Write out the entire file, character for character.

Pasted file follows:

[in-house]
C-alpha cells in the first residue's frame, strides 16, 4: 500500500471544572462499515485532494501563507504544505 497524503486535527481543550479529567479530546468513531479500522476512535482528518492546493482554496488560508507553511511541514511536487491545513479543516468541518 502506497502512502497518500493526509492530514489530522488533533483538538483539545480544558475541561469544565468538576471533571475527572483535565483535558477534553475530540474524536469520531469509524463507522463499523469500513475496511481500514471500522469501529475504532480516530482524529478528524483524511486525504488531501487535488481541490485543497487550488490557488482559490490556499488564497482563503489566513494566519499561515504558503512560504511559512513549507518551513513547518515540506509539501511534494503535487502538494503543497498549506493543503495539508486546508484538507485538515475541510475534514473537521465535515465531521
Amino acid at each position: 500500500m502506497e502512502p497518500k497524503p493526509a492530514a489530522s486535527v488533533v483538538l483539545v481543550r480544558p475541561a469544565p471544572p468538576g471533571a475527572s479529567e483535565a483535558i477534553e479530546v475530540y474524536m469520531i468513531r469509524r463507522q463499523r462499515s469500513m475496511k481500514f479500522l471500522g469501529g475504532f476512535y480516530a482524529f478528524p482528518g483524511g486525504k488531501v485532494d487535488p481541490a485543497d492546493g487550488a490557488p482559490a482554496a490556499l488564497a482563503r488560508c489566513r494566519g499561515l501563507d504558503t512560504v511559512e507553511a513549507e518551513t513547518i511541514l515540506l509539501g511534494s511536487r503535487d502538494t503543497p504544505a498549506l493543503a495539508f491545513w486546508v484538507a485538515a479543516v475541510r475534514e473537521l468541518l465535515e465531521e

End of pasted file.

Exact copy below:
[in-house]
C-alpha cells in the first residue's frame, strides 16, 4: 500500500471544572462499515485532494501563507504544505 497524503486535527481543550479529567479530546468513531479500522476512535482528518492546493482554496488560508507553511511541514511536487491545513479543516468541518 502506497502512502497518500493526509492530514489530522488533533483538538483539545480544558475541561469544565468538576471533571475527572483535565483535558477534553475530540474524536469520531469509524463507522463499523469500513475496511481500514471500522469501529475504532480516530482524529478528524483524511486525504488531501487535488481541490485543497487550488490557488482559490490556499488564497482563503489566513494566519499561515504558503512560504511559512513549507518551513513547518515540506509539501511534494503535487502538494503543497498549506493543503495539508486546508484538507485538515475541510475534514473537521465535515465531521
Amino acid at each position: 500500500m502506497e502512502p497518500k497524503p493526509a492530514a489530522s486535527v488533533v483538538l483539545v481543550r480544558p475541561a469544565p471544572p468538576g471533571a475527572s479529567e483535565a483535558i477534553e479530546v475530540y474524536m469520531i468513531r469509524r463507522q463499523r462499515s469500513m475496511k481500514f479500522l471500522g469501529g475504532f476512535y480516530a482524529f478528524p482528518g483524511g486525504k488531501v485532494d487535488p481541490a485543497d492546493g487550488a490557488p482559490a482554496a490556499l488564497a482563503r488560508c489566513r494566519g499561515l501563507d504558503t512560504v511559512e507553511a513549507e518551513t513547518i511541514l515540506l509539501g511534494s511536487r503535487d502538494t503543497p504544505a498549506l493543503a495539508f491545513w486546508v484538507a485538515a479543516v475541510r475534514e473537521l468541518l465535515e465531521e